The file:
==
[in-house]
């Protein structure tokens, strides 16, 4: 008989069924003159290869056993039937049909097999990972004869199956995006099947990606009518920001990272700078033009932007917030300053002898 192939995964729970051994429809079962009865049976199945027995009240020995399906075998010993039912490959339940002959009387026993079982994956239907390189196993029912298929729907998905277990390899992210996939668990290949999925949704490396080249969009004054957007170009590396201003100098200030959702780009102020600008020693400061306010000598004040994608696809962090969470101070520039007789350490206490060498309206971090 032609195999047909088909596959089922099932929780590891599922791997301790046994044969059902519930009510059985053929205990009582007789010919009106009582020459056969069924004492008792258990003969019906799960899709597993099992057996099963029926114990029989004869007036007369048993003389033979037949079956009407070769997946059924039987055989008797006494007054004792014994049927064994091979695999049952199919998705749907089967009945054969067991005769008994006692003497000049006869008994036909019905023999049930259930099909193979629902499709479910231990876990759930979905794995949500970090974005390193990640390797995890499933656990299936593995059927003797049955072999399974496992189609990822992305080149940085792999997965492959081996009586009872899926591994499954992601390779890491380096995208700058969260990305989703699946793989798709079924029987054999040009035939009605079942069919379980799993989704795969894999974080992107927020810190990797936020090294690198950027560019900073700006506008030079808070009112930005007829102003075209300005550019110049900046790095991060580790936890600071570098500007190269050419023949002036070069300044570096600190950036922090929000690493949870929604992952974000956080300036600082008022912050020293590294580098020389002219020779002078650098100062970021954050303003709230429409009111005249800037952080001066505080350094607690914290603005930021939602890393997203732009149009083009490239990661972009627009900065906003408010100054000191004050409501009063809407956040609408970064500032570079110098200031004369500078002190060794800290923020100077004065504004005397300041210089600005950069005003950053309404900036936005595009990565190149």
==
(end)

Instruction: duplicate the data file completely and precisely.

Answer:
[in-house]
């Protein structure tokens, strides 16, 4: 008989069924003159290869056993039937049909097999990972004869199956995006099947990606009518920001990272700078033009932007917030300053002898 192939995964729970051994429809079962009865049976199945027995009240020995399906075998010993039912490959339940002959009387026993079982994956239907390189196993029912298929729907998905277990390899992210996939668990290949999925949704490396080249969009004054957007170009590396201003100098200030959702780009102020600008020693400061306010000598004040994608696809962090969470101070520039007789350490206490060498309206971090 032609195999047909088909596959089922099932929780590891599922791997301790046994044969059902519930009510059985053929205990009582007789010919009106009582020459056969069924004492008792258990003969019906799960899709597993099992057996099963029926114990029989004869007036007369048993003389033979037949079956009407070769997946059924039987055989008797006494007054004792014994049927064994091979695999049952199919998705749907089967009945054969067991005769008994006692003497000049006869008994036909019905023999049930259930099909193979629902499709479910231990876990759930979905794995949500970090974005390193990640390797995890499933656990299936593995059927003797049955072999399974496992189609990822992305080149940085792999997965492959081996009586009872899926591994499954992601390779890491380096995208700058969260990305989703699946793989798709079924029987054999040009035939009605079942069919379980799993989704795969894999974080992107927020810190990797936020090294690198950027560019900073700006506008030079808070009112930005007829102003075209300005550019110049900046790095991060580790936890600071570098500007190269050419023949002036070069300044570096600190950036922090929000690493949870929604992952974000956080300036600082008022912050020293590294580098020389002219020779002078650098100062970021954050303003709230429409009111005249800037952080001066505080350094607690914290603005930021939602890393997203732009149009083009490239990661972009627009900065906003408010100054000191004050409501009063809407956040609408970064500032570079110098200031004369500078002190060794800290923020100077004065504004005397300041210089600005950069005003950053309404900036936005595009990565190149």